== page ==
printer power supply

Discussion in 'General Electronics Chat' started by timelessbeing, Oct 12, 2011.

  1. timelessbeing

    Thread Starter New Member

    Jul 5, 2011
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    I kept a circuit board that I pulled out of an old Lexmark laser printer, because it was full of juicy components. I was able to determine that it is a low-voltage power supply (LVPS, part 56P1097).

    From what I know, a power supply (such as wall warts) usually consists of a step-down transformer, a rectifier, and perhaps some smoothing capacitors. As expected, this board has all of these, but it also has some huge honking transistors, power resistors, inductors, choke and 200V electrolytic capacitor. What are these for?

    These components could come in handy later when I build my own bench power supply, but maybe this board is more useful in its entirety. What do you think?
     
  2. MrChips

    Moderator

    Oct 2, 2009
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    This not your simple AC to DC wall wart. This is a switching supply that provides multiple voltages such as +5V, -5V, +12V, -12V. Sometimes the voltages are printed with the white silk screening on the board. From the size of that thing I would guess it delivers about 200W.
     
  3. #12

    Expert

    Nov 30, 2010
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    I say, keep it the way it is. Zero hours labor for voltages you will certainly find uses for.

    I kept a power supply out of an ancient computer...how ancient? It has 70 VDC for the monitor! Very handy with a 12 12 here and a 5 5 there, here a 12 there a 5 everywhere a volt volt.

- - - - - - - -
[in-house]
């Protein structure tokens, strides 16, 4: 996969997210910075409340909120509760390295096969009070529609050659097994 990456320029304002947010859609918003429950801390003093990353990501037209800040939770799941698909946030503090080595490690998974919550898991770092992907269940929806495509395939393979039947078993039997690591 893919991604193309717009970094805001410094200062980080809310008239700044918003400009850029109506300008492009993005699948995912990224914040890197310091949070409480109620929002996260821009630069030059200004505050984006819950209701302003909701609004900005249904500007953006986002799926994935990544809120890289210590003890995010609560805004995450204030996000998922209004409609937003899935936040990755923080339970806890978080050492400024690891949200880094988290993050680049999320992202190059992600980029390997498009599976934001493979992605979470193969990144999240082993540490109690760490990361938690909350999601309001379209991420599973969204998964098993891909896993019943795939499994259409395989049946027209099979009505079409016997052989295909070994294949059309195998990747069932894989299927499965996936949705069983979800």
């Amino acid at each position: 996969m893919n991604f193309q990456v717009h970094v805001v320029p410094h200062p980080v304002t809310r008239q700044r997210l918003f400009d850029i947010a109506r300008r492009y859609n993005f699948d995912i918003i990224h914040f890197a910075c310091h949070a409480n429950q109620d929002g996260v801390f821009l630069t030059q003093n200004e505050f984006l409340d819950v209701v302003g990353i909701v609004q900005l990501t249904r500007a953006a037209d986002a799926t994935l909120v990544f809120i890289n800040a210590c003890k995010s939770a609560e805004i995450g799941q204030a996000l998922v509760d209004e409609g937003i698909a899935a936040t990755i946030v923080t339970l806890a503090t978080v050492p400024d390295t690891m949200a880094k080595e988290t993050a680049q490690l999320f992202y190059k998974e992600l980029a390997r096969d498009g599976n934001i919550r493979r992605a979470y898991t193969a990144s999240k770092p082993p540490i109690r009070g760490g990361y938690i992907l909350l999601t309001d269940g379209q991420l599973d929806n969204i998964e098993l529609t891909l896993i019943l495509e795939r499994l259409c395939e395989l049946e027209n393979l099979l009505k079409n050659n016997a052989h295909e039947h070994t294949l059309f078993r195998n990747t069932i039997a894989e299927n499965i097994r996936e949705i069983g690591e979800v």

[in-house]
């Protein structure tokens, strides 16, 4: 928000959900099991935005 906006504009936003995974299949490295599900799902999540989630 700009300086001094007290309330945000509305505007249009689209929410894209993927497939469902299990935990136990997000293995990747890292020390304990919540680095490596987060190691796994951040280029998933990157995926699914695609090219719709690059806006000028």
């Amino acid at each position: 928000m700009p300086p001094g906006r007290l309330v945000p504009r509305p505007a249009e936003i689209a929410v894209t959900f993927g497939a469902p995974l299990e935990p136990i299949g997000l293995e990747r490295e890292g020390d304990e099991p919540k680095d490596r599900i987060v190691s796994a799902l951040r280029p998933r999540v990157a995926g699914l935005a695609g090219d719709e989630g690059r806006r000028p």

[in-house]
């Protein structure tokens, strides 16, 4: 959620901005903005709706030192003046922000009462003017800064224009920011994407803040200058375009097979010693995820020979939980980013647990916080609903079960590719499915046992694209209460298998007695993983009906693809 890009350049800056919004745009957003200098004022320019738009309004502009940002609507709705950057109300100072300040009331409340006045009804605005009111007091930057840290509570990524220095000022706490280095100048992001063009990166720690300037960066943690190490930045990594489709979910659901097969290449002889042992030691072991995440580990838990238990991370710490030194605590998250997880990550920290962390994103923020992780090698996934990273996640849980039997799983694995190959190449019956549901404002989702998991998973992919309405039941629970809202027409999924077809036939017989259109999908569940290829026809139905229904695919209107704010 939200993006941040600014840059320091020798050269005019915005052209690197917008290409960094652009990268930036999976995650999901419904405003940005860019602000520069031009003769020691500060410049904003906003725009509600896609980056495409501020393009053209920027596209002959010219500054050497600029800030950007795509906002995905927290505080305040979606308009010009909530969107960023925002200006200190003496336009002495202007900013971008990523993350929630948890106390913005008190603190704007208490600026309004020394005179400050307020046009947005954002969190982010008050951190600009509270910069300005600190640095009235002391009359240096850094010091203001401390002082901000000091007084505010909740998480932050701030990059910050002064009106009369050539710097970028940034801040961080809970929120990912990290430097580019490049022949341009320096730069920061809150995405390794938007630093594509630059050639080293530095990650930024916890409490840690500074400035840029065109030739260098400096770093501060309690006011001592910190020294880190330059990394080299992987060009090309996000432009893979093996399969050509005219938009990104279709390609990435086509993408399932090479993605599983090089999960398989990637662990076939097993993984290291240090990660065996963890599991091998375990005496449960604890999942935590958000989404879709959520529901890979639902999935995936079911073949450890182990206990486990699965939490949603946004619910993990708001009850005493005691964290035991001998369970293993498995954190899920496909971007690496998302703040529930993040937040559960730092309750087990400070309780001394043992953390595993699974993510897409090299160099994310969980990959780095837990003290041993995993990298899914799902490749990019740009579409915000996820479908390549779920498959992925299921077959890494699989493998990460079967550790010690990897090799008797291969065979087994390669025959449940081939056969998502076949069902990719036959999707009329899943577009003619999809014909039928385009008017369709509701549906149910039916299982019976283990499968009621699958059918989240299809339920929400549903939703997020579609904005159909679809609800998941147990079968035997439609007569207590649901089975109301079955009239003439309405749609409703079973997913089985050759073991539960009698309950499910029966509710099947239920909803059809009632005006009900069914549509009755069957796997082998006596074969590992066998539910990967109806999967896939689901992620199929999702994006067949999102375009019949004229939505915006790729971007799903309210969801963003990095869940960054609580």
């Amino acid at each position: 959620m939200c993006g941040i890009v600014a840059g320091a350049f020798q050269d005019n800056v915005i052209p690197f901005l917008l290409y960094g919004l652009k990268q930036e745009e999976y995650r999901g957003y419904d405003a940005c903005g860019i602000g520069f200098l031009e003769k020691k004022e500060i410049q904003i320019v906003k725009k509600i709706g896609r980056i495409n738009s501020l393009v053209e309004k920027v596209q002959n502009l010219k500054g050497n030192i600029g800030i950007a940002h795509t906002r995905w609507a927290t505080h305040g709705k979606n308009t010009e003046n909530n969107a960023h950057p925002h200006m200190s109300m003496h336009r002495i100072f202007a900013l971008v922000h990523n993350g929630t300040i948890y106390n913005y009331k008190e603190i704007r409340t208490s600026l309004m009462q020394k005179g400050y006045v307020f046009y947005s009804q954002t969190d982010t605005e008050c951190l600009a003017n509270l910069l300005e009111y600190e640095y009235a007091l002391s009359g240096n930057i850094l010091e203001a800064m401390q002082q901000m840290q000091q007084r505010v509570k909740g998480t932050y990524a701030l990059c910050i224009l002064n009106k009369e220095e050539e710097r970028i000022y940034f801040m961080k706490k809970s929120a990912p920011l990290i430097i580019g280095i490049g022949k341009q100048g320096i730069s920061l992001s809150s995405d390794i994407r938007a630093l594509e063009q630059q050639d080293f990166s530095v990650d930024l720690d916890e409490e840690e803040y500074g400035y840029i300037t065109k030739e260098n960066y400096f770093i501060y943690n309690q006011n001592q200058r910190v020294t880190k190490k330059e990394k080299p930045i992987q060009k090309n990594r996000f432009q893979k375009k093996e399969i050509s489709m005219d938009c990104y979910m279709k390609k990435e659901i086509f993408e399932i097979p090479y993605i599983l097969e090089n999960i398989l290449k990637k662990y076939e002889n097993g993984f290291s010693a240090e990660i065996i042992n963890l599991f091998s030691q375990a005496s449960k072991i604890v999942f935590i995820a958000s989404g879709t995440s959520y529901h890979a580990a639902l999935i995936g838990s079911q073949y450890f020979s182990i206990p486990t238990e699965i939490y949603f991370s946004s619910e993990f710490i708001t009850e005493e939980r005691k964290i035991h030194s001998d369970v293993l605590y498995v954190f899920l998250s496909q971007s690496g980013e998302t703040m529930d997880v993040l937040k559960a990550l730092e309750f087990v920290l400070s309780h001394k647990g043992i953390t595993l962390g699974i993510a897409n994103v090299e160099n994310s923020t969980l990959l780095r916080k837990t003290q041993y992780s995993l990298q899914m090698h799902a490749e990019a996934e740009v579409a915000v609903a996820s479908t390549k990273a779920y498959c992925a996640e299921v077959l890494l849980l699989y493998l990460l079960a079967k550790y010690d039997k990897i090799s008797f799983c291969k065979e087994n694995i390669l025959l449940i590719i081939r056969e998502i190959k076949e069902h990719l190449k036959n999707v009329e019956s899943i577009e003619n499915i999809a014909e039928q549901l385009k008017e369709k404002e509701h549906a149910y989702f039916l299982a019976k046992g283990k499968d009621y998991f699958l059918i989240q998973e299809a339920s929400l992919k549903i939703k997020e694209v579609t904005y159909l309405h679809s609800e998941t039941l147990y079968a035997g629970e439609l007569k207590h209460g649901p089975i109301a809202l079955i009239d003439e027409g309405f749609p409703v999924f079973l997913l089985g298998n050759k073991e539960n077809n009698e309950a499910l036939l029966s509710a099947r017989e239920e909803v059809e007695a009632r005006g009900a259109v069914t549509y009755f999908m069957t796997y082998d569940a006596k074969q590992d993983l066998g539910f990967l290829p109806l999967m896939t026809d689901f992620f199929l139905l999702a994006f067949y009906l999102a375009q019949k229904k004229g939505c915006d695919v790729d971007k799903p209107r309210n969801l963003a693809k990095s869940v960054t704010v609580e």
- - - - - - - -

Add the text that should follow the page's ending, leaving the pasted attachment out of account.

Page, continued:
Old McDonald had a volt, E I E I R
     
    Last edited: Oct 12, 2011
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  4. timelessbeing

    Thread Starter New Member

    Jul 5, 2011
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    Aha, a SMPS. Presumably chosen to reduce weight and size. Perhaps better regulation? This is something I've wanted to learn to build. The board does indeed have 2x +5V and 2x +24V outputs. Certainly useful, but is it more useful than a universal adapter? Looks it it can provide more power. The outputs are discrete, and I'd rather have a 0-30V variable power supply with current knob as well.
     
  5. MrChips

    Moderator

    Oct 2, 2009
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    If the output connector is labelled +5 +5 and +24 +24 then my guess is that you only have one +5V and one +24V supply. If you look at the bottom side of the board you may see that the two +5V pins are connected and same also with the +24V. They twin the pins to give you higher current carrying capability. You can also check this with an ohm-meter across the twinned pins.

    I would be very careful about powering this up since it is open framed and there are lethal voltages in there. If you plan to use this, make sure it is put into a proper enclosure.
     
  6. #12

    Expert

    Nov 30, 2010
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    After you find a proper enclosure, you can still use it "as is" and add on a regulator circuit or two so you can dial in zero to maybe 22 volts and/or zero to whatever milliamps.

    or...you can hold out for 30 volts and start from scratch.
     
  7. timelessbeing

    Thread Starter New Member

    Jul 5, 2011
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    Not to worry gents. I've been jolted enough times in my life to have a healthy respect for electricity and take the necessary precautions.

    Given the superior efficiency of a SMPS, wouldn't using a regulator (such as LM317) be counterproductive? Isn't it smarter to modulate the duty cycle?

    Also (probably not a simple answer) how does one control the current output of a SMPS?
     
  8. MrChips